SQ 780 and SQ 781 were closely-related ballot initiatives approved by Oklahoma voters in 2016. SQ 780 reclassified simple drug possession and some minor property crimes from felonies to misdemeanors. SQ 781 directed the Office of Management and Enterprise Services to calculate the savings to the state of these changes and to deposit that amount into a fund used by county governments to provide substance abuse and mental health services. Both measures involved statutory, rather than constitutional, changes.
SQ 780 went into effect on July 1, 2017 and had an immediate impact in reducing the number of felony filings in the state. In 2019, the Legislature passed HB 1269 making the provisions of SQ 780 retroactive, which allowed those convicted of felonies for crimes that became misdemeanors following passage of SQ 780 to apply to have their sentences commuted by the Pardon and Parole Board. An initial group of over 450 inmates had their sentences commuted by Governor Stitt in November 2019.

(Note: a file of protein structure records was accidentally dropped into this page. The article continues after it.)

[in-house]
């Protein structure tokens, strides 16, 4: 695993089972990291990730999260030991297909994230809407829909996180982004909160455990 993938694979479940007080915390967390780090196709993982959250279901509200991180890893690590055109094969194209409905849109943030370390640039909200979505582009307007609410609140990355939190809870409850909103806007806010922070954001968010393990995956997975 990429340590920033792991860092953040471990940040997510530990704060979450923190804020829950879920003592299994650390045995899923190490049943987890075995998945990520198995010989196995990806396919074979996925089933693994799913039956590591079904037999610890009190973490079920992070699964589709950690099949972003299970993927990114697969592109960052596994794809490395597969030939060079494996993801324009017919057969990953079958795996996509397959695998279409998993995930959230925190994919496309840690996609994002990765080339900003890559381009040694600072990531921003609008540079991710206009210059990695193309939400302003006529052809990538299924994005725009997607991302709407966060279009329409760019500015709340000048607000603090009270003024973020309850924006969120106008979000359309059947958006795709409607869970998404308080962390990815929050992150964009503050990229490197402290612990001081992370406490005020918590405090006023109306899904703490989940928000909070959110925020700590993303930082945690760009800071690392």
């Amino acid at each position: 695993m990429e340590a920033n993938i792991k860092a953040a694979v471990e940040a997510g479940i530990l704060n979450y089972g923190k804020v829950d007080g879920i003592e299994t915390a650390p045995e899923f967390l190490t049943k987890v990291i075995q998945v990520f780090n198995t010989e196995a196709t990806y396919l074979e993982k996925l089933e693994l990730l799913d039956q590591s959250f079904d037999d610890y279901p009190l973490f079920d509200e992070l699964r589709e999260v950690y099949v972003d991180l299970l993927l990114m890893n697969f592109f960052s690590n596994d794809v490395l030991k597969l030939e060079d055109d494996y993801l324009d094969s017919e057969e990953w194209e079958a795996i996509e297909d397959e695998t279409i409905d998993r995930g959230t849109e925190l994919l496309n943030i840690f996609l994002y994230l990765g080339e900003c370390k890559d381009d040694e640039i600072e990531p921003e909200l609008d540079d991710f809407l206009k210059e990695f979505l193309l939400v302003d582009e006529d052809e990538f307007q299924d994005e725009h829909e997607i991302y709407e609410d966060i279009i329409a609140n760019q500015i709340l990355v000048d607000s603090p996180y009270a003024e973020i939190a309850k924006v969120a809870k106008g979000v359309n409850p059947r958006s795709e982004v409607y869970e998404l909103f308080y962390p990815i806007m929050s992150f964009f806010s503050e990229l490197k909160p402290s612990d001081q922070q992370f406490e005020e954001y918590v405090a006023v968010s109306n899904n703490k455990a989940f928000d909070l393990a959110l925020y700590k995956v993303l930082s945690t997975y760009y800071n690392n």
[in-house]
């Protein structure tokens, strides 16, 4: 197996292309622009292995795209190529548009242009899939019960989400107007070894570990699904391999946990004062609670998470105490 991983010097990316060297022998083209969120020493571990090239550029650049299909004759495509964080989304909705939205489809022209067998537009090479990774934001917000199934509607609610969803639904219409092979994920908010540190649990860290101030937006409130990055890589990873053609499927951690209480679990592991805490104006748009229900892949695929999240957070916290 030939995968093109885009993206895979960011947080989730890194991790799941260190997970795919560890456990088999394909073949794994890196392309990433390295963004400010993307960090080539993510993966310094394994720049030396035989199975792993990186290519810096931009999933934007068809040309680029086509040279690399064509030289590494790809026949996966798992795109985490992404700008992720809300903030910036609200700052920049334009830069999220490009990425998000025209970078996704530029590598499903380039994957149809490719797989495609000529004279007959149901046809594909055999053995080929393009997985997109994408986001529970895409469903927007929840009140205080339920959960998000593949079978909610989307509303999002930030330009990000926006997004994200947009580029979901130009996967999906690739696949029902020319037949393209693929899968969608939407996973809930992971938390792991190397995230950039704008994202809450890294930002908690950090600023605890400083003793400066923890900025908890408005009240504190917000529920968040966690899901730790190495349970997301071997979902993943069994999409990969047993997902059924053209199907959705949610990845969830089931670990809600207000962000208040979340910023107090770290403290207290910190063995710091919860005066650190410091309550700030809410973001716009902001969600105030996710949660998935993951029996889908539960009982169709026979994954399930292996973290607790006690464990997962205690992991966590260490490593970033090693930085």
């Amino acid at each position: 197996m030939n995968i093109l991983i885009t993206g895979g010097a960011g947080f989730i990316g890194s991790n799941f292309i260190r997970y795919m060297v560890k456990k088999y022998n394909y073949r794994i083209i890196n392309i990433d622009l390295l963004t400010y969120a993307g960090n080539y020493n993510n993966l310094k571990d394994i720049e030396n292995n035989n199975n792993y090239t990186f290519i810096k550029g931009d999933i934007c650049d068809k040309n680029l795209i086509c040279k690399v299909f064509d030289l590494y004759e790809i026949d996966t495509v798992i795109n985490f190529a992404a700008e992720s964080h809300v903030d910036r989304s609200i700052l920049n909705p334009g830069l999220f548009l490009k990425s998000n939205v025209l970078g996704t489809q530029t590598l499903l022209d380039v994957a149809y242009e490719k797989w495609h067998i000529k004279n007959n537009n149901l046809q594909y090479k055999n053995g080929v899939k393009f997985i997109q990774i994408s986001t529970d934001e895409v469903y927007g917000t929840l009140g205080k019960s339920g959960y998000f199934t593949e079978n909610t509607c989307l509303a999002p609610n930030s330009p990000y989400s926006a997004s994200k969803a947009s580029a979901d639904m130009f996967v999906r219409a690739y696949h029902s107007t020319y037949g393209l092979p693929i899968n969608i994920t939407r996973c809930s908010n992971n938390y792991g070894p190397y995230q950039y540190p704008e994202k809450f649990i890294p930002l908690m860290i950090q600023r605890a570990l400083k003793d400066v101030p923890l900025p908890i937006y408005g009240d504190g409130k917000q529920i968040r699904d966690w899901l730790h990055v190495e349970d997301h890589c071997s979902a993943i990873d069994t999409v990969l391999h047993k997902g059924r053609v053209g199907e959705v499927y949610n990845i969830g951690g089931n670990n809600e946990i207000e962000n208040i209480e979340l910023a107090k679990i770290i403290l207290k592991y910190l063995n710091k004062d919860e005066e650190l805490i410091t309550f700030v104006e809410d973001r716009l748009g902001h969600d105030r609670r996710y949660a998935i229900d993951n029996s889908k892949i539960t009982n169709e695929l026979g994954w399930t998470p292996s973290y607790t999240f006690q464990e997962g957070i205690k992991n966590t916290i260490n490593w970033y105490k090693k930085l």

After several years when some legislators tried unsuccessfully to roll back provisions of SQ 780, the Legislature in 2023 passed HB 2153 that partially reverses SQ 780 by including mandatory jail time and optional diversion programs for multiple convictions involving simple possession of most drugs.
Until 2023, the Legislature consistently failed to adhere to the requirement of SQ 781 that the savings attributable to SQ 780 be made available to county governments for mental health and substance abuse services. However, in 2023, it passed a bill directing the Department of Mental Health and Substance Abuse Services to direct $12.5 million to the County Community Safety Investment Fund. As of 2023, the Legislative Office of Fiscal Transparency is tasked with calculating the annual savings attributable to SQ 780.